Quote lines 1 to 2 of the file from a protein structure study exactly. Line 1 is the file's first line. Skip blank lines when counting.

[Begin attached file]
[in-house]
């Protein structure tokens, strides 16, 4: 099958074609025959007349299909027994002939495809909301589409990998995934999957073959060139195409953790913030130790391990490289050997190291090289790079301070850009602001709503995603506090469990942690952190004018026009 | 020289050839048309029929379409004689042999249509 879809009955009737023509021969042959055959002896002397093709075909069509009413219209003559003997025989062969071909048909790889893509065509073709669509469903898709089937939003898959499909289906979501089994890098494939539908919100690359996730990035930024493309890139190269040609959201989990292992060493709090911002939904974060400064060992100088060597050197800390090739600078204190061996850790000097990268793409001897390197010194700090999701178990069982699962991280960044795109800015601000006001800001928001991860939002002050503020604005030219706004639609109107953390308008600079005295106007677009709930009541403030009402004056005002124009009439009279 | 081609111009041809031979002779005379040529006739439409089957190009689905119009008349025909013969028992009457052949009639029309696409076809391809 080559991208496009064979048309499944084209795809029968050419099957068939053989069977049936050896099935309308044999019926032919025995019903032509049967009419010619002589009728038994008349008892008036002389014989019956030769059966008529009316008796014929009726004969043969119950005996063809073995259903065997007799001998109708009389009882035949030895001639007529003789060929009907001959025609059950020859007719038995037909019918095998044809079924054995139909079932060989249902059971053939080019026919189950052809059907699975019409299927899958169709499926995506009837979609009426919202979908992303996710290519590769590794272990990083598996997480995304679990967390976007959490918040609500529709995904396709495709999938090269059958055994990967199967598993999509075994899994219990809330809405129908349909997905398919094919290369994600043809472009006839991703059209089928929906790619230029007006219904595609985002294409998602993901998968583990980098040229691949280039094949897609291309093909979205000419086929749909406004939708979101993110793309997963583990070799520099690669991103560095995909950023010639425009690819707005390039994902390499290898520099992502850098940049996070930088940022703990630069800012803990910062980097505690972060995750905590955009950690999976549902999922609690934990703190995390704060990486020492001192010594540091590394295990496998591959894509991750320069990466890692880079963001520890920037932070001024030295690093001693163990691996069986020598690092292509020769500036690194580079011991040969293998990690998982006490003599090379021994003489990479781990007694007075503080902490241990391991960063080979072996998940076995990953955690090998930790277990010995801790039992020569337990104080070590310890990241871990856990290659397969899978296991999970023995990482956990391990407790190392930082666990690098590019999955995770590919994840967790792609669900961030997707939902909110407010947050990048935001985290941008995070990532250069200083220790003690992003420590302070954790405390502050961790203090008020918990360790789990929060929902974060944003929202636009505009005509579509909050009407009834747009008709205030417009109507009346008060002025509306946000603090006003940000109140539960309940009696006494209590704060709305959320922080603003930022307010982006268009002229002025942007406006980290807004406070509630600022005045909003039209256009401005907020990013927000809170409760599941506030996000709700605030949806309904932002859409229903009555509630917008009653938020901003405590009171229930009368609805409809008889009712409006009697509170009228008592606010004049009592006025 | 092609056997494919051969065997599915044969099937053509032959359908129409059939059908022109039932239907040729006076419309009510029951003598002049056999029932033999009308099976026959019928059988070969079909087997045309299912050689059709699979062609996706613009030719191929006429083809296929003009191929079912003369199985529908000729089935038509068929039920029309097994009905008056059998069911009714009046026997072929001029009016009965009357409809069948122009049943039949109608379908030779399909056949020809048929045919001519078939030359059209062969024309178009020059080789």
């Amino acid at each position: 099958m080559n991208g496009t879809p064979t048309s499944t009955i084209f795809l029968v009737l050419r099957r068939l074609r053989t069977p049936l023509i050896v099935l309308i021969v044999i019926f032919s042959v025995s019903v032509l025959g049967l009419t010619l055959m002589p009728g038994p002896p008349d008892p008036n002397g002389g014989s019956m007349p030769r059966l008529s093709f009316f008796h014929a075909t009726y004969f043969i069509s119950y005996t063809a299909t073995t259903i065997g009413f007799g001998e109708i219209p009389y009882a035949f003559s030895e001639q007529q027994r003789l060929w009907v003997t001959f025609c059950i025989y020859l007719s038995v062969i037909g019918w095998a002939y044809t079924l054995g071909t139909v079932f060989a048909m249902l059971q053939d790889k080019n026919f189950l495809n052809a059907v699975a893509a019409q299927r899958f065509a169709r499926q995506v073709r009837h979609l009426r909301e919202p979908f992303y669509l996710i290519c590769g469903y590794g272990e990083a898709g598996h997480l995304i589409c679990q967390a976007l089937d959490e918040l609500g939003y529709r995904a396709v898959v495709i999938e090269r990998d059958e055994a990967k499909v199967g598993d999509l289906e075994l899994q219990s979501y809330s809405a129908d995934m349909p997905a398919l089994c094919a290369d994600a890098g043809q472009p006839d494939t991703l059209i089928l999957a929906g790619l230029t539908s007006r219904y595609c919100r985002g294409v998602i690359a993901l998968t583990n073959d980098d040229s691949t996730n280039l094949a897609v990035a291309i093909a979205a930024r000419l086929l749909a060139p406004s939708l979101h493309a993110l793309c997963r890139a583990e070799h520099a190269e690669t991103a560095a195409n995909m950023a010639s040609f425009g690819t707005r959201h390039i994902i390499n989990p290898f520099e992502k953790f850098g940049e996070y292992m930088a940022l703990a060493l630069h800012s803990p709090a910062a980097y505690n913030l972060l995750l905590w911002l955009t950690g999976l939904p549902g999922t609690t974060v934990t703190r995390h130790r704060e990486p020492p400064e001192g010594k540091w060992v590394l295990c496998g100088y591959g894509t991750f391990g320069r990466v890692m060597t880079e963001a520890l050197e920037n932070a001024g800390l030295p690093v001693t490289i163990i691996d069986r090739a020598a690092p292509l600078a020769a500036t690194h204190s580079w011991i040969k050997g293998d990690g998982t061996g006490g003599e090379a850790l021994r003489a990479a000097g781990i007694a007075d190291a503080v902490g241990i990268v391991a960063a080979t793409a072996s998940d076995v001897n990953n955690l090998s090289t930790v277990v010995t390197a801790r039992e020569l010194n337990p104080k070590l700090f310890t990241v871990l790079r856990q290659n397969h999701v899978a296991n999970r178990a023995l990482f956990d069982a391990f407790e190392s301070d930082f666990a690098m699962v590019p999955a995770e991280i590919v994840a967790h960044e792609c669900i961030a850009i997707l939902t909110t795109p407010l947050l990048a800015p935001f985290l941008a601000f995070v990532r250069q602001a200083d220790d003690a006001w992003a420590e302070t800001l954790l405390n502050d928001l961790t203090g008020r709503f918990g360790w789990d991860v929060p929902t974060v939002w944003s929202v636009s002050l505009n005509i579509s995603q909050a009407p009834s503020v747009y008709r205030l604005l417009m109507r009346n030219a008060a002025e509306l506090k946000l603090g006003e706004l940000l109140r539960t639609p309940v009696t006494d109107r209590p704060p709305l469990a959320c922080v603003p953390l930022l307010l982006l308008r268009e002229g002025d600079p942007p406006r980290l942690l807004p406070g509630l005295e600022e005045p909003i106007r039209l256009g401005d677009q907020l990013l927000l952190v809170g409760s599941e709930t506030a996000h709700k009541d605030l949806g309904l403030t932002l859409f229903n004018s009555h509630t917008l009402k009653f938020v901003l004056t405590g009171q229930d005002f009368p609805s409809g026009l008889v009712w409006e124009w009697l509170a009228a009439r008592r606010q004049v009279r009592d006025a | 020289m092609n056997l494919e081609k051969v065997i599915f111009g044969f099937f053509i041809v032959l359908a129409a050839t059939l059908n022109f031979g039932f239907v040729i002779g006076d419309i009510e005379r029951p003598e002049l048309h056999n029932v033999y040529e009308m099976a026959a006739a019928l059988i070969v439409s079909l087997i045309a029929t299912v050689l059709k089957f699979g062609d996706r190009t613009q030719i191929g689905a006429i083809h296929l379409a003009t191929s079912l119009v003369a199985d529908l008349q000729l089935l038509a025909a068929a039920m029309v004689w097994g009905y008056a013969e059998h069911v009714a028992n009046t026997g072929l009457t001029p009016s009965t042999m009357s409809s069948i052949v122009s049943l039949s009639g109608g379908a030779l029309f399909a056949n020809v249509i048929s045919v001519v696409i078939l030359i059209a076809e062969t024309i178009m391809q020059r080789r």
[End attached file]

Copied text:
[in-house]
């Protein structure tokens, strides 16, 4: 099958074609025959007349299909027994002939495809909301589409990998995934999957073959060139195409953790913030130790391990490289050997190291090289790079301070850009602001709503995603506090469990942690952190004018026009 | 020289050839048309029929379409004689042999249509 879809009955009737023509021969042959055959002896002397093709075909069509009413219209003559003997025989062969071909048909790889893509065509073709669509469903898709089937939003898959499909289906979501089994890098494939539908919100690359996730990035930024493309890139190269040609959201989990292992060493709090911002939904974060400064060992100088060597050197800390090739600078204190061996850790000097990268793409001897390197010194700090999701178990069982699962991280960044795109800015601000006001800001928001991860939002002050503020604005030219706004639609109107953390308008600079005295106007677009709930009541403030009402004056005002124009009439009279 | 081609111009041809031979002779005379040529006739439409089957190009689905119009008349025909013969028992009457052949009639029309696409076809391809 080559991208496009064979048309499944084209795809029968050419099957068939053989069977049936050896099935309308044999019926032919025995019903032509049967009419010619002589009728038994008349008892008036002389014989019956030769059966008529009316008796014929009726004969043969119950005996063809073995259903065997007799001998109708009389009882035949030895001639007529003789060929009907001959025609059950020859007719038995037909019918095998044809079924054995139909079932060989249902059971053939080019026919189950052809059907699975019409299927899958169709499926995506009837979609009426919202979908992303996710290519590769590794272990990083598996997480995304679990967390976007959490918040609500529709995904396709495709999938090269059958055994990967199967598993999509075994899994219990809330809405129908349909997905398919094919290369994600043809472009006839991703059209089928929906790619230029007006219904595609985002294409998602993901998968583990980098040229691949280039094949897609291309093909979205000419086929749909406004939708979101993110793309997963583990070799520099690669991103560095995909950023010639425009690819707005390039994902390499290898520099992502850098940049996070930088940022703990630069800012803990910062980097505690972060995750905590955009950690999976549902999922609690934990703190995390704060990486020492001192010594540091590394295990496998591959894509991750320069990466890692880079963001520890920037932070001024030295690093001693163990691996069986020598690092292509020769500036690194580079011991040969293998990690998982006490003599090379021994003489990479781990007694007075503080902490241990391991960063080979072996998940076995990953955690090998930790277990010995801790039992020569337990104080070590310890990241871990856990290659397969899978296991999970023995990482956990391990407790190392930082666990690098590019999955995770590919994840967790792609669900961030997707939902909110407010947050990048935001985290941008995070990532250069200083220790003690992003420590302070954790405390502050961790203090008020918990360790789990929060929902974060944003929202636009505009005509579509909050009407009834747009008709205030417009109507009346008060002025509306946000603090006003940000109140539960309940009696006494209590704060709305959320922080603003930022307010982006268009002229002025942007406006980290807004406070509630600022005045909003039209256009401005907020990013927000809170409760599941506030996000709700605030949806309904932002859409229903009555509630917008009653938020901003405590009171229930009368609805409809008889009712409006009697509170009228008592606010004049009592006025 | 092609056997494919051969065997599915044969099937053509032959359908129409059939059908022109039932239907040729006076419309009510029951003598002049056999029932033999009308099976026959019928059988070969079909087997045309299912050689059709699979062609996706613009030719191929006429083809296929003009191929079912003369199985529908000729089935038509068929039920029309097994009905008056059998069911009714009046026997072929001029009016009965009357409809069948122009049943039949109608379908030779399909056949020809048929045919001519078939030359059209062969024309178009020059080789």